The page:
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A Guide to Business Mapping

If you’re looking to start a business, you won’t get far without crafting a strategic plan. Conventional wisdom says this document should take the form of a detailed business plan, but an increasing number of entrepreneurs are turning to a less formal alternative called Business Mapping.

“Business planning can be overwhelming, especially when contending between your ever growing To Do list and the intimidating task of writing a formal business plan,” explained Dylan Hrycyshen, Business Planning Advisor at Small Business BC.

“But it doesn’t have to be complicated. Business mapping helps deconstruct the formal elements of the business plan, simplifying a lot of information into bite-sized pieces.”

What is Business Mapping?

Business mapping achieves the same goals as a more traditional business plan without going into as much granular detail. It provides a lean startup canvas for developing a new business that segments your potential enterprise into nine easy to understand chunks.

“It’s important to write things down and do so in a way that makes sense to you,” Dylan said.

“With a business map you’re encouraged to draw pictures, colour with markers and use sticky notes. A business map creates a visual picture to help plan your route ahead.”

Below are the nine segments to consider when constructing a business map:

Key Partners

An important place to start is to identify the key individuals you need to carry out business. Who are your partners? Who are your suppliers? Who will provide the finance? If you can provide specific examples, it’s recommended to do so.

Key Activities

Simply put, what actions or activities do you need to carry out to get your business off the ground? This point allows you to consider the key steps necessary for you to transition from a road map, to delivering your product or service.

Key Resources

This point deals with the key strategic assets you need to start and operate the business. This can take the shape of human resources, machinery or even infrastructure.

Value Proposition

Why should potential customers care about your product or service? Your unique value proposition is what sets you apart from the competition. It’s the secret sauce that makes customers pay attention to and want to purchase from you.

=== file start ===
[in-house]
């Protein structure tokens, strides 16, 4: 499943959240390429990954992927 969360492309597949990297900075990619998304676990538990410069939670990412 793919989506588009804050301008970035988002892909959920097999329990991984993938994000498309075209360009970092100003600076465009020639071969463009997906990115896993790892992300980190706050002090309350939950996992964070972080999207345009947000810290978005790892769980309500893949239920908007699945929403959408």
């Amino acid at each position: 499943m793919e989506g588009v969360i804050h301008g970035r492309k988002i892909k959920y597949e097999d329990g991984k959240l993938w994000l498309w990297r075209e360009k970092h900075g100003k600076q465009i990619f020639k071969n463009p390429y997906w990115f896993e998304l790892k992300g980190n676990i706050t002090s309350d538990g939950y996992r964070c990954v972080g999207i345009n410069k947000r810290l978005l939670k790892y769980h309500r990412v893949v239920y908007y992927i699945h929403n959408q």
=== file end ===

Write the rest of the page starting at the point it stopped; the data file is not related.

Customer Relationships

Customers are out there but how will you reach them? Will it be online? In person? Over the phone? Once you’ve established how your relationship will work, build a loose framework for maintaining the relationship. Think of this as a loose marketing plan.

Distribution Channels

For this point, you should consider the most effective ways to communicate, sell to, or provide service to your customers. How will you get your product to your customers? Try to view this process through the lens of the “customer journey”, put yourself in their shoes.

Customer Segments

Who is your target market? Who is your ideal customer? An effective way of establishing this is to create ideal customer avatars. Think of the different types of people you expect to be interested in your product. By crafting these avatars, you can think about the problems and needs of these customers and use these insights to inform your business model and marketing.

Cost Structure

This point deals with the types of costs your business will incur. It’s vital to highlight fixed and variable costs, and whether these costs will be linear or constant as your business scales up.

Revenue Streams

Your business model will rise or fall based on the revenue you generate. Identifying and explaining how you intend to generate revenue should be considered a vital part of your business map. Use information you gathered on your customer avatar and unique selling proposition to help estimate these streams.

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